Some of the wonderful things about the amateur radio community is that it is seamless, universally friendly, helpful, and well equiped.
There is a HUGE following of vintage tubed gear and the folks with the knowledge and tools to restore gear are EVERYWHERE, willing to help with access to a vintage tube tester (no longer found in every drugstore) and autotransformers. And scopes and signal generators for that matter.
Find your local amateur radio club, attend a meeting, request help on a tubed project and it will be answered.
@R Sweeney - Excellent advice, and when I said it probably still works I should have added the caveat about the electrolytics. Written in haste.....
Very few people have a variac or a tube tester to hand. A test of the disconnected electrolytics with a lab PSU at maybe 50V is a good start. If you're in the US you could then use an isolation transformer (a must) and a rectifier with a beefy 10K resistor in series to put about 160V on them, Leave it on for a bit , monitoring the current (should go quickly to a few mA or less), to let them reform. But caps of that age will usually be dry (= low cap) if nothing else.
If you can just replace the electrolytics (which is probably the best way to go) then you'd probably be fairly safe in trying a switch on, with a meter across the main electrolytics - if the voltage does not go up to a few hundred volts right away then switch off and dig further.
As a rebuilder of old tubed Heathkit ham gear, you NEVER just turn on the power and see what happens.
The 60 yr old paper caps on these pieces are almost 100% quaranteed bad, open or shorted. And those bad caps can damage irreplaceable components on failure, like hard to find transformers. And a surprising number of carbon resistors crack with age.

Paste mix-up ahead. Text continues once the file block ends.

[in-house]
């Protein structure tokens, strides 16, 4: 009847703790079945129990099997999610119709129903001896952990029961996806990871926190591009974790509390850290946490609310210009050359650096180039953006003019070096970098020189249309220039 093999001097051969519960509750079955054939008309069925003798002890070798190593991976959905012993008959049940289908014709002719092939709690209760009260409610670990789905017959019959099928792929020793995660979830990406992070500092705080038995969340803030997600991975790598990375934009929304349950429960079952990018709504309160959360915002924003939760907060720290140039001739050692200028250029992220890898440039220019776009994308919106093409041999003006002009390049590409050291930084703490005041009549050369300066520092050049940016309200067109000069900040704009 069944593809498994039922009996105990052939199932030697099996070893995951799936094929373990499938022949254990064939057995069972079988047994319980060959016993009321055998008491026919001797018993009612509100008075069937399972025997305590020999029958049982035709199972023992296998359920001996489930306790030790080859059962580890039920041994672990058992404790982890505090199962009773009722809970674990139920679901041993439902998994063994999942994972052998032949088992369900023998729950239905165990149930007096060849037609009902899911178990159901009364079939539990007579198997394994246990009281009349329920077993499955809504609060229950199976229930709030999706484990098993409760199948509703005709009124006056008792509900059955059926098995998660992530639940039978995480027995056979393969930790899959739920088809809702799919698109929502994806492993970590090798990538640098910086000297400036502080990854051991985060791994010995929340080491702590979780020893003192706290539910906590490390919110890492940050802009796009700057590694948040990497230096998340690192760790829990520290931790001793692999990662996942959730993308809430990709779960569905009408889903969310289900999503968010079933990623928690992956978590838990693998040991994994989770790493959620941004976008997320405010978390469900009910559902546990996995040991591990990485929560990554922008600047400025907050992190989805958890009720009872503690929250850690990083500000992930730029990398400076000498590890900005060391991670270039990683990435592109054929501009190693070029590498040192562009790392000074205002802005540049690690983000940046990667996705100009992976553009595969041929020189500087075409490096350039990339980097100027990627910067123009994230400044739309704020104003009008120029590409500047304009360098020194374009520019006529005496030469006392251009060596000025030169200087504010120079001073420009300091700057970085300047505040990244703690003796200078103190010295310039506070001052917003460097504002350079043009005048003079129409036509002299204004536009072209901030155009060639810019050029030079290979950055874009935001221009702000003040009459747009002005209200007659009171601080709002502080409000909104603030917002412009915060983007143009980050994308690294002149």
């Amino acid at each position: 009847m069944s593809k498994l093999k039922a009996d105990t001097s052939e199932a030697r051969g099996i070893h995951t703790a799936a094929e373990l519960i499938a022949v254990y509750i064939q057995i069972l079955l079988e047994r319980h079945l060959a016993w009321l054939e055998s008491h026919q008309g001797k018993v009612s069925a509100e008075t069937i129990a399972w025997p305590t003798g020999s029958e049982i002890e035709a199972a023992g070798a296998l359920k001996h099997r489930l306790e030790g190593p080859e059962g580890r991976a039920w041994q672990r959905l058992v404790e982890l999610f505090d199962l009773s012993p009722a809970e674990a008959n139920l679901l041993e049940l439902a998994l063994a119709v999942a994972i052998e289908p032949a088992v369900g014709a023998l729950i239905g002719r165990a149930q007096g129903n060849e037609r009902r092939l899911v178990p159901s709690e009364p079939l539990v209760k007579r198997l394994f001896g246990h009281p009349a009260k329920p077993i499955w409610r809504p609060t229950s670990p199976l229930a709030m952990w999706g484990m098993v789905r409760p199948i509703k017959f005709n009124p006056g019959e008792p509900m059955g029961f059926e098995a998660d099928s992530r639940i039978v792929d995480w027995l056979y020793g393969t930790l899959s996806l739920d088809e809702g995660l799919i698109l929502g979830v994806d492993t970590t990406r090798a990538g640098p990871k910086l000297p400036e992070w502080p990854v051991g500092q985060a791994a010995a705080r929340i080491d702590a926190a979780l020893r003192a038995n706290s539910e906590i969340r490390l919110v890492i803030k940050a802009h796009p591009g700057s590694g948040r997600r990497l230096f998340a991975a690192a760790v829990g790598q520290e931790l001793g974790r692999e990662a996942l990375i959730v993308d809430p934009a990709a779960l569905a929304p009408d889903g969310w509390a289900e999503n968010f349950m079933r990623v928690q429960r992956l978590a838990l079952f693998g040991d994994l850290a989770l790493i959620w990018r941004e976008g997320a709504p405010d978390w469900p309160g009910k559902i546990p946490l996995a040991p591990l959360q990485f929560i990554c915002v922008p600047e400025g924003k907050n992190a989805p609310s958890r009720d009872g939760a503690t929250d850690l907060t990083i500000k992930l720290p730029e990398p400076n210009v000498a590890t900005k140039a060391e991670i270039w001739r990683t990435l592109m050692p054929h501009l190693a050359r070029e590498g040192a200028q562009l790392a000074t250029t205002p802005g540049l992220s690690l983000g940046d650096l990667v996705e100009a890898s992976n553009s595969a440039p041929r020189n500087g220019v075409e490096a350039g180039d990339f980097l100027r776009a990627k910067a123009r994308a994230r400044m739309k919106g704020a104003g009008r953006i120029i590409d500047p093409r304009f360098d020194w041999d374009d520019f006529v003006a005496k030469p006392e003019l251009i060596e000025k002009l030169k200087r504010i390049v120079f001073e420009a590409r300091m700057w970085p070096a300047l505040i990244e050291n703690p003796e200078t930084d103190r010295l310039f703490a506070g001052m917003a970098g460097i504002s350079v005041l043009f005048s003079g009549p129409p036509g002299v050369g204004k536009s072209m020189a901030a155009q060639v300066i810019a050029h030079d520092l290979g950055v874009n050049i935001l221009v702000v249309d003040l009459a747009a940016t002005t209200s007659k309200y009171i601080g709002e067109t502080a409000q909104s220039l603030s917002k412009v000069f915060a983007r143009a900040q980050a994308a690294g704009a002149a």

Step 0: get and read the manuals
step 1: replace the paper caps with modern high quality (non-Chinese) electrolytics
step 2: clean all the switches, pots, sockets
step 3: test the tubes
step 4: use a variac to SLOWLY bring up the line voltage to avoid in-rush issues with components which have not seen a magnetic or electric field for half a century.
step 5: if it works, rejoice, if not troubleshoot and find the dead guy(s).
step 6: Enjoy the rebirth of someone's old friend.
@Caleb: The surprising thing to me was when you took the cover off -- seeing how few components were used -- I was expecting it to be jam-packed with circuit boards and transistors -- I hadn;t realized it was vacuum-tube-based.
I am also circa late 50's and used this scope when I was a kid. For the younger crowd, an interesting aspect is the long neck of the CRT which is because scopes used electrostatic deflection rather than electromagnetic deflection. Faster, but a narrower deflection angle.
What are the engineering and design challenges in creating successful IoT devices? These devices are usually small, resource-constrained electronics designed to sense, collect, send, and/or interpret data. Some of the devices need to be smart enough to act upon data in real time, 24/7. Are the design challenges the same as with embedded systems, but with a little developer- and IT-skills added in? What do engineers need to know? Rick Merritt talks with two experts about the tools and best options for designing IoT devices in 2016. Specifically the guests will discuss sensors, security, and lessons from IoT deployments.